Empidonax traillii extimus

Empidonax traillii extimus

Southwestern willow flycatcher
FWS Focus

Overview

Small; usually a little less than 6 inches in length, including tail. Conspicuous light-colored wingbars. Lacks the conspicuous pale eye-ring of many similar Empidonax species. Overall, body brownish-olive to gray-green above. Throat whitish, breast pale olive, and belly yellowish. Bill relatively large; lower mandible completely pale. Best identified by vocalizations. Call a liquid, sharply whistled whit! or a dry sprrit; song a sneezy witch-pew or fitz-bew. While perched, characteristically flicks tail slightly upward.
Characteristics
Overview

The southwestern willow flycatcher (Empidonax traillii extimus) is a subspecies of the willow flycatcher family. Loss and degradation of dense riparian riparian
Definition of riparian habitat or riparian areas.

Learn more about riparian
habitats are the primary habitat threat to the flycatcher. Historically, water developments that altered flows in the rivers and streams were the primary threat. Now, with riparian areas limited and regrowth difficult due to changes in flows, fire is a significant risk to remaining habitats. Human disturbances at nesting sites may result in nest abandonment.

Scientific Name

Empidonax traillii extimus
Common Name
Southwestern willow flycatcher
FWS Category
Birds
Kingdom

Location in Taxonomic Tree

Identification Numbers

TSN:

Characteristics

Characteristic category

Physical Characteristics

Characteristics
Size & Shape

The southwestern willow flycatcher is small, usually a little less than 6 inches in length, including the tail.

Color & Pattern

These birds have conspicuous light-colored wingbars and lack the conspicuous pale eye-ring of many similar Empidonax species. Overall, they are brownish-olive to gray-green above and have whitish throats, pale olive breasts and a yellowish belly. Their bills are relatively large and have completely pale lower mandibles.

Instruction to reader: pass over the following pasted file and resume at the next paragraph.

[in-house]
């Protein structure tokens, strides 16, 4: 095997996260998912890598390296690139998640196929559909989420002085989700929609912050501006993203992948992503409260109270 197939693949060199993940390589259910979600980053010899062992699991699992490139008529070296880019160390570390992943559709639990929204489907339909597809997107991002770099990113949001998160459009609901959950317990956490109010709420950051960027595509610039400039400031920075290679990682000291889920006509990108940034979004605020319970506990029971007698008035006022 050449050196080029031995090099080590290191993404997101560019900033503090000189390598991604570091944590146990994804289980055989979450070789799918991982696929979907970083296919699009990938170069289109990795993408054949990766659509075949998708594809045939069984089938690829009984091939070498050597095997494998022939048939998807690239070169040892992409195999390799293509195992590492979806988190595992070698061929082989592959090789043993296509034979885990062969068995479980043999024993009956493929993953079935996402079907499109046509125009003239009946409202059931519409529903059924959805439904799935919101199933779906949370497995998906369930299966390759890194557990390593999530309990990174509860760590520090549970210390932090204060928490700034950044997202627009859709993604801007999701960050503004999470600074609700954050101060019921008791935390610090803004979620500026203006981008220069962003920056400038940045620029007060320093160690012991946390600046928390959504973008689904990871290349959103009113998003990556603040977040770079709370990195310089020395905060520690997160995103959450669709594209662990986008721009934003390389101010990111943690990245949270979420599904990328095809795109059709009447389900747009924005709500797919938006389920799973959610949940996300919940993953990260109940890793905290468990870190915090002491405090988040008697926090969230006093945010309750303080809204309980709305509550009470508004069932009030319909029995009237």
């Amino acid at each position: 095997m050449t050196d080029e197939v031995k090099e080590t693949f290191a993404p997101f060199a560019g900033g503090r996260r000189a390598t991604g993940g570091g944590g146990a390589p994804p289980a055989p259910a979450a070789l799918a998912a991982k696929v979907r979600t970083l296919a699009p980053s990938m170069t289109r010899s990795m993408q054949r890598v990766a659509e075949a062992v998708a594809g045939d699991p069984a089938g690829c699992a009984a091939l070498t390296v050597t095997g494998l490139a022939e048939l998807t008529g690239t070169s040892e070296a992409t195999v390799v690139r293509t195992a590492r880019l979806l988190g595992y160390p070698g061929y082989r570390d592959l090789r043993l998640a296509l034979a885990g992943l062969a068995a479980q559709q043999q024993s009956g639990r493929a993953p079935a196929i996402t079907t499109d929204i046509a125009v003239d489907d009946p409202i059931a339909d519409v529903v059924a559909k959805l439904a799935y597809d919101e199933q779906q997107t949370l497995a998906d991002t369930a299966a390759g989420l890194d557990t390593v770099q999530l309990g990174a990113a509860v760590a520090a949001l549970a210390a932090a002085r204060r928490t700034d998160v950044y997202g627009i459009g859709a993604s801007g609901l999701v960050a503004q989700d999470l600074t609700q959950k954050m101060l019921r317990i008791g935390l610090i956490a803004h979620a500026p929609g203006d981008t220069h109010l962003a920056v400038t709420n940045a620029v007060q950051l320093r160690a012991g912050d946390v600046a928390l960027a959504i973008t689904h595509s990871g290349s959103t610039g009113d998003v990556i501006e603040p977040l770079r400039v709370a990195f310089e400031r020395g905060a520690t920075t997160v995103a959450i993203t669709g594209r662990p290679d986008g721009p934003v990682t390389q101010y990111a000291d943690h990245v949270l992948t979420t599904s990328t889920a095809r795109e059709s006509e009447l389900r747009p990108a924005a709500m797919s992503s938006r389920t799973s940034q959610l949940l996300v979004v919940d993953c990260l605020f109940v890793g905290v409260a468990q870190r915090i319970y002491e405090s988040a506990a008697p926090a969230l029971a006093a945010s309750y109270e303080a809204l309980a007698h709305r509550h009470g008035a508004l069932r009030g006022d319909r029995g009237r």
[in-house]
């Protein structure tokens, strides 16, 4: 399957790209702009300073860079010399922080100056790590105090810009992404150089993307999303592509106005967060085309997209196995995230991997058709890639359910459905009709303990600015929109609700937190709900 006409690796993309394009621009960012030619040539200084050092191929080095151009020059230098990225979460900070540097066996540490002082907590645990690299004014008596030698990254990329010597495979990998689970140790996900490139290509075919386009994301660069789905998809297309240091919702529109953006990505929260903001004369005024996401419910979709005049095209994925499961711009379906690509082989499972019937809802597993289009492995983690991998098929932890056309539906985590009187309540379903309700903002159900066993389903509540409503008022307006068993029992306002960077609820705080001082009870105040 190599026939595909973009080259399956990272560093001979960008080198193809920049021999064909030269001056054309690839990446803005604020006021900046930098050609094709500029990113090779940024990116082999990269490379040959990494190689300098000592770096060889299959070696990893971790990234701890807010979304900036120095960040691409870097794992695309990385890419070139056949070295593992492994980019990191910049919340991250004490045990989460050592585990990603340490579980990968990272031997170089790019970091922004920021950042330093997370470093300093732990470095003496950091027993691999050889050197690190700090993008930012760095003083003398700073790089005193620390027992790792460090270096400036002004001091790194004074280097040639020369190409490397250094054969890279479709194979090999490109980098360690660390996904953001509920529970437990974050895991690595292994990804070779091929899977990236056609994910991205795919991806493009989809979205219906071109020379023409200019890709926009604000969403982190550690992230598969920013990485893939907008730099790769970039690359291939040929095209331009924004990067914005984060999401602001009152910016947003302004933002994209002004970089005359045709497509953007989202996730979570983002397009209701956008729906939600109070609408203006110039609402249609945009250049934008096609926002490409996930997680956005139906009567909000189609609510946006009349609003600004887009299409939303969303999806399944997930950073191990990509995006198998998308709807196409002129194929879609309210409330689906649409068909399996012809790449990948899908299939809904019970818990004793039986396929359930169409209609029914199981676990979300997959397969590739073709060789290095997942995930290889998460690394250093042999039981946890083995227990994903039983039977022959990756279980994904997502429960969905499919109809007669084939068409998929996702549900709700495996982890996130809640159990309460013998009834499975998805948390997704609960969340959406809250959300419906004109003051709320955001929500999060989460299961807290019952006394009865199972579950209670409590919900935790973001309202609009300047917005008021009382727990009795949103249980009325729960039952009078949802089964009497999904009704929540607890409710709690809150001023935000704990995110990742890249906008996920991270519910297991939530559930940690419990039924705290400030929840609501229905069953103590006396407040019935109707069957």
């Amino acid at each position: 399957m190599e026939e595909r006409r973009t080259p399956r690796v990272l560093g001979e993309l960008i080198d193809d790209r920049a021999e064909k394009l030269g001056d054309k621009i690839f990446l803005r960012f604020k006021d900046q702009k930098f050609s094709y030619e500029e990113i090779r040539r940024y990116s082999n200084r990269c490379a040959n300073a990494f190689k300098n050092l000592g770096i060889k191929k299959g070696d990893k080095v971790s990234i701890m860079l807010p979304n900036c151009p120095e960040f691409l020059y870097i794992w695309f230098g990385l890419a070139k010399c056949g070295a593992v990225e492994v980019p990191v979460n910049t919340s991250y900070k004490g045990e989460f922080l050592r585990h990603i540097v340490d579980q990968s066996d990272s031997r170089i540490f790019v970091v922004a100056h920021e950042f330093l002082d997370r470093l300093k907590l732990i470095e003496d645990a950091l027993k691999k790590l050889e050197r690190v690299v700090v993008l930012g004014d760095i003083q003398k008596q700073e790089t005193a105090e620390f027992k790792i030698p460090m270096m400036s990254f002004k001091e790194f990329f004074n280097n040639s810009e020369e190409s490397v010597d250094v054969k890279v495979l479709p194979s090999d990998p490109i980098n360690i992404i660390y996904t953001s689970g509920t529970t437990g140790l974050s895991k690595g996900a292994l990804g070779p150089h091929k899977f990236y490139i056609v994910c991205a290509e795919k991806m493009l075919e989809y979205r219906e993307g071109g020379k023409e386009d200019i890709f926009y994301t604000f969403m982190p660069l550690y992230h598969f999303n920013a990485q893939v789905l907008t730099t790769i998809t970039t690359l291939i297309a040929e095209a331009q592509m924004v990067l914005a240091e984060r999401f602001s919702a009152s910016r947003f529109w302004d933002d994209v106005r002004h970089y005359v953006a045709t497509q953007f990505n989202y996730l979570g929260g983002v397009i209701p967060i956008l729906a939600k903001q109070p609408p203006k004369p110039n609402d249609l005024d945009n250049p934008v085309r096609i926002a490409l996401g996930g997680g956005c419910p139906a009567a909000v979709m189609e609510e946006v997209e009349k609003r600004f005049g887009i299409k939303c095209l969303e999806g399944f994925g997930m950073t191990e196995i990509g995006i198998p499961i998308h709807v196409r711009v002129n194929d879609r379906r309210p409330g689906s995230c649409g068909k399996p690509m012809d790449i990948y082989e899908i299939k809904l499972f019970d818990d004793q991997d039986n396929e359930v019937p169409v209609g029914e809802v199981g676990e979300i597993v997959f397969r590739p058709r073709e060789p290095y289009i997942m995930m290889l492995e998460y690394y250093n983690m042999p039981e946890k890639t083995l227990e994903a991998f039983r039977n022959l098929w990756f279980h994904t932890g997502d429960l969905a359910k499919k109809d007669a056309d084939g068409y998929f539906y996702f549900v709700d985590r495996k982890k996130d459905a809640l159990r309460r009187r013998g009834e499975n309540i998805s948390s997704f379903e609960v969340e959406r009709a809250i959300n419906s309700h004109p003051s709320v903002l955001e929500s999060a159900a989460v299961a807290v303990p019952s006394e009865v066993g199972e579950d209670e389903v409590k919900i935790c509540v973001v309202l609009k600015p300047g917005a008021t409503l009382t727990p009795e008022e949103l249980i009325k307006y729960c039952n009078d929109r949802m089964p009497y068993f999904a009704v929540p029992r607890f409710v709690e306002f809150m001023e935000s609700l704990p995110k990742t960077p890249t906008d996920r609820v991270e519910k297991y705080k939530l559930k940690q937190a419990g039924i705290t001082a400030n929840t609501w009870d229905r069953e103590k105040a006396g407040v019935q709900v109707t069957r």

Sound

These birds are best identified by vocalizations. The southwestern willow flycatcher call a liquid, sharply whistled whit! or a dry sprrit and have a sneezy witch-pew or fitz-bew song. While perched, the southwestern willow flycatcher characteristically flick they tail slightly upward.

Characteristic category

Habitat

Characteristics
Habitat

For nesting, the southwestern willow flycatcher requires dense riparian riparian
Definition of riparian habitat or riparian areas.

Learn more about riparian
habitats with cottonwood/willow and tamarisk vegetation and microclimatic conditions that are dictated by the local surroundings. Saturated soils, standing water or nearby streams, pools, or cienegas are a component of nesting habitat that also influences the microclimate and density vegetation component. Habitat not suitable for nesting may be used for migration and foraging. Recurrent flooding and a natural hydrograph are important to withstand invading non-native species like tamarisk. The southwestern willow flycatcher is typically found below 8,500 feet of elevation. Critical habitat was finalized on October 19, 2005 in Apache, Cochise, Gila, Graham, Greenlee, Maricopa, Mohave, Pima, Pinal and Yavapai counties (70 FR 60886). Revised critical habitat was proposed August 15, 2011 (76 FR 50542) and includes river segments in counties currently designated plus those in La Paz, Santa Cruz and Yuma counties. The 2005 critical habitat designation remains in effect until the current proposal is finalized. Training seminar/permits required for those conducting call playback surveys.

Characteristic category

Food

Characteristics
Food

The southwestern willow flycatcher primarily eats flying insects.

Characteristic category

Behavior

Characteristics
Behavior

The flycatcher is a summer breeder within its range in the United States. It is gone to wintering areas in Central America by the end of September. Nest territories are set up for breeding, and there is some site fidelity to nest territories.

Characteristic category

Lifecycle

Characteristics
Reproduction

The southwestern willow flycatcher arrives on breeding grounds in late April to early May. Nesting begins in late May and early June, with fledging from late June to mid-August. Southwestern willow flycatchers typically lay three to four eggs per clutch, and are laid at one day intervals that are incubated by the female for about 12 days. Young birds fledge 12 to 13 days after hatching. Typically, southwestern willow flycatchers only raise one brood per year. However, some pairs will raise a second brood, or renest after a nest failure.

Geography

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Timeline

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